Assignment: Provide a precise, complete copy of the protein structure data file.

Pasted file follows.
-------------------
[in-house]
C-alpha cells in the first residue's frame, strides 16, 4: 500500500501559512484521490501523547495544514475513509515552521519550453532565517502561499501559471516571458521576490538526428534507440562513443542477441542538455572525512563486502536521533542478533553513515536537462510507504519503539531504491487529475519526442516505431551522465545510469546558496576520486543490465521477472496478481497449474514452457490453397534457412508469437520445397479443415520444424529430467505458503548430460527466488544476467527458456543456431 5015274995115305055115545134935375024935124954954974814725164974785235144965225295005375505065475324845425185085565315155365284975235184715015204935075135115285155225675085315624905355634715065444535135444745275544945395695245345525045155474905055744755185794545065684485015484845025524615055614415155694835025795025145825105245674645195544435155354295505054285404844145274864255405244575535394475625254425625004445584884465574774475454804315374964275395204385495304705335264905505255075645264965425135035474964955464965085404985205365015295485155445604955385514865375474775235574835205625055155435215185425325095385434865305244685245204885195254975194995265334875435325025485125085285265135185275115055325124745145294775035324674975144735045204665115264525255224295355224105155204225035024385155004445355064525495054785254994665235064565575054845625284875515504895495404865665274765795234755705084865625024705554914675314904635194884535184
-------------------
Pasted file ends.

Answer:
[in-house]
C-alpha cells in the first residue's frame, strides 16, 4: 500500500501559512484521490501523547495544514475513509515552521519550453532565517502561499501559471516571458521576490538526428534507440562513443542477441542538455572525512563486502536521533542478533553513515536537462510507504519503539531504491487529475519526442516505431551522465545510469546558496576520486543490465521477472496478481497449474514452457490453397534457412508469437520445397479443415520444424529430467505458503548430460527466488544476467527458456543456431 5015274995115305055115545134935375024935124954954974814725164974785235144965225295005375505065475324845425185085565315155365284975235184715015204935075135115285155225675085315624905355634715065444535135444745275544945395695245345525045155474905055744755185794545065684485015484845025524615055614415155694835025795025145825105245674645195544435155354295505054285404844145274864255405244575535394475625254425625004445584884465574774475454804315374964275395204385495304705335264905505255075645264965425135035474964955464965085404985205365015295485155445604955385514865375474775235574835205625055155435215185425325095385434865305244685245204885195254975194995265334875435325025485125085285265135185275115055325124745145294775035324674975144735045204665115264525255224295355224105155204225035024385155004445355064525495054785254994665235064565575054845625284875515504895495404865665274765795234755705084865625024705554914675314904635194884535184